Defending Macau

Trade Center Became a Target for Rivals

Facing threats from the English and Dutch, Macau needed to bolster its defenses against these rival countries.

Years:  1586 — 1626

The union of Portugal and Spain meant that the Portuguese colonies became targets for England and the Netherlands. The English had ambitions to set up trading posts in East Asia, and the British East India Company, created in 1600, fostered many actions focused on limiting the Portuguese influence in Asia and Macau.

The Netherlands was embroiled at the time in a lengthy struggle for its independence from Spain. After the Dutch East India Company was founded in 1602, the Dutch unsuccessfully attacked Macau several times, culminating in a full-scale invasion attempt in 1622 when 800 attackers were successfully repelled by 150 Macanese and Portuguese defenders with a large number of African slaves. The Jesuits, who  feared the Protestant Dutch, were instrumental in helping to defend Macau. The attempted Dutch invasion was seen as a threat to their epic missionary activities in Asia.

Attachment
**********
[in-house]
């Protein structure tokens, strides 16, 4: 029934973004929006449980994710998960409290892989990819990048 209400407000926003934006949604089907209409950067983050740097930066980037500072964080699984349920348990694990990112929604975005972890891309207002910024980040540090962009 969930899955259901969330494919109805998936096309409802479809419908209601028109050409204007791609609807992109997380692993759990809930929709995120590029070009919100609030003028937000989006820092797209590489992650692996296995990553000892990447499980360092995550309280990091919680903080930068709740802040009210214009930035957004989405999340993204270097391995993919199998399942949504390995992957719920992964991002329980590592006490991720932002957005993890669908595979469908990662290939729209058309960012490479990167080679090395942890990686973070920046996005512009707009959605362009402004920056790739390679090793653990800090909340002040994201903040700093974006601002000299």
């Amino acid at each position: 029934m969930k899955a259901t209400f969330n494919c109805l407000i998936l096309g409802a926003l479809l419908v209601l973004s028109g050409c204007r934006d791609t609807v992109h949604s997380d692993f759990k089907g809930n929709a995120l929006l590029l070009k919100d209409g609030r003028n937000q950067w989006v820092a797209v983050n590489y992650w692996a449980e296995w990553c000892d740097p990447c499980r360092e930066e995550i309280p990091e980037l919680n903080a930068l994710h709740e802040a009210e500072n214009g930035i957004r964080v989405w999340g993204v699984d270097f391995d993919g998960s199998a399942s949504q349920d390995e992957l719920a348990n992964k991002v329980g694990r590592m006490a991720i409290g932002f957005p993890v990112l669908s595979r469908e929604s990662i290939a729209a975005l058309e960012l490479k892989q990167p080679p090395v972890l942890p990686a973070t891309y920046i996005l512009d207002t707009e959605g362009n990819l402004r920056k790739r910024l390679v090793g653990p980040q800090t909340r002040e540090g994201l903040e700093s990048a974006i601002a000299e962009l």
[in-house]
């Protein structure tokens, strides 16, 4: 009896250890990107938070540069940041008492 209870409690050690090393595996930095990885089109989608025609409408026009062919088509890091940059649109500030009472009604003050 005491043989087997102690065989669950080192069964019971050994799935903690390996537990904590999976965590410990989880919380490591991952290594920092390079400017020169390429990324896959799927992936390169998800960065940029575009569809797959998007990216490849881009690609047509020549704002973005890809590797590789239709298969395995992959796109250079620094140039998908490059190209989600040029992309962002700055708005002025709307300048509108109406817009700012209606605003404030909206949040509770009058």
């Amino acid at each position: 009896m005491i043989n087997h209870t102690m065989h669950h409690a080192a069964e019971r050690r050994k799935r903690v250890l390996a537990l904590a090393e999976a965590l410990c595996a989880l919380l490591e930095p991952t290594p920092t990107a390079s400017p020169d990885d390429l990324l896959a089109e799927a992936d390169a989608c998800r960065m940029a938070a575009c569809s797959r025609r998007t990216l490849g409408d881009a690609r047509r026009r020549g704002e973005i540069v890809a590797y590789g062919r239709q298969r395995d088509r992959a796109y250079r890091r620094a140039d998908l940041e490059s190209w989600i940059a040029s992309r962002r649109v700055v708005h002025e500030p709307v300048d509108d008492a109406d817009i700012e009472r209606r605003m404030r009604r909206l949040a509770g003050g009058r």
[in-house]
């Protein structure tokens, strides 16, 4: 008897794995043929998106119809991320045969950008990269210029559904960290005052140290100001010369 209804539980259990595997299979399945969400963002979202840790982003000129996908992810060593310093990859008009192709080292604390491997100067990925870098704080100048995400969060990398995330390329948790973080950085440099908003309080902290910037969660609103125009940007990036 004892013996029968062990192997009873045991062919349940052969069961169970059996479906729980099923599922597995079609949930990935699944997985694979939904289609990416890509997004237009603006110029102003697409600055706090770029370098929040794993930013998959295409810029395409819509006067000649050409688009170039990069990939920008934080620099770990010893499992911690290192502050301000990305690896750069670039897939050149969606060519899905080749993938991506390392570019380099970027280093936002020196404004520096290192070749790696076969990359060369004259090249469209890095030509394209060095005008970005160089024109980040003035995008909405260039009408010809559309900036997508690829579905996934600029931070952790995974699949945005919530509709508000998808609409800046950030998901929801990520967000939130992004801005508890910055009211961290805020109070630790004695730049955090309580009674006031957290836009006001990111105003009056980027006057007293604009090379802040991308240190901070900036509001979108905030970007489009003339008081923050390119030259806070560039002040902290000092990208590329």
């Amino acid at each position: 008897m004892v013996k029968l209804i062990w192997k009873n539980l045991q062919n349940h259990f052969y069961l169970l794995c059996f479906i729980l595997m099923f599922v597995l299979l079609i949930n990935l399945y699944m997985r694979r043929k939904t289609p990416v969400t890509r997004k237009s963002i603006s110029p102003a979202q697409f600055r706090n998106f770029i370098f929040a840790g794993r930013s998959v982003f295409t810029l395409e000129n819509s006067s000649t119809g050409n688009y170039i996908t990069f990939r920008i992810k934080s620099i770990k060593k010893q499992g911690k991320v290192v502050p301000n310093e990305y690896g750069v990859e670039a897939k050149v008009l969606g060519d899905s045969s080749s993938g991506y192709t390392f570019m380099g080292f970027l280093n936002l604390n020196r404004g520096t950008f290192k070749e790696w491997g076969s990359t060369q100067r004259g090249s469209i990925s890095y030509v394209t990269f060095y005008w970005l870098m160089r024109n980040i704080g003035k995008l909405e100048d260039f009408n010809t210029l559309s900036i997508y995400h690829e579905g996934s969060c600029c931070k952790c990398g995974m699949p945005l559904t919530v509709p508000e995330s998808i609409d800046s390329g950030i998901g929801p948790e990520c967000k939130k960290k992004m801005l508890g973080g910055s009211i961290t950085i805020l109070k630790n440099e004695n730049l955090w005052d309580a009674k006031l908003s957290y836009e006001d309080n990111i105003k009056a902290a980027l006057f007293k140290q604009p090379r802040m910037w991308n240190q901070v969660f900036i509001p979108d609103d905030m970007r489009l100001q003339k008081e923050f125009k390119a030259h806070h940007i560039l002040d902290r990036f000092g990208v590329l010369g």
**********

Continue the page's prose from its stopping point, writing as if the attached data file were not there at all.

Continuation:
After the Dutch attack, the Portuguese bolstered the defenses of Macau with the building of "Fortaleza do Monte" (Fortress on the Mount) in 1626. This huge bastion high above the city was considered impregnable in 17th century military terms, but its strength was never tested as it never saw military action.

One of the most important and enduring institutions of Portuguese Macau was its "Câmara" (municipal council), universally known locally as the "Leal Senado" (Loyal Senate), established in 1586 by the Viceroy of India. Council members came from the leading families in the community, and it was a mark of honor to be a "vereador" (council member). The role of "procurador" (procurator) was highly-important, as he was the Senate's representative in all dealings with the Chinese.

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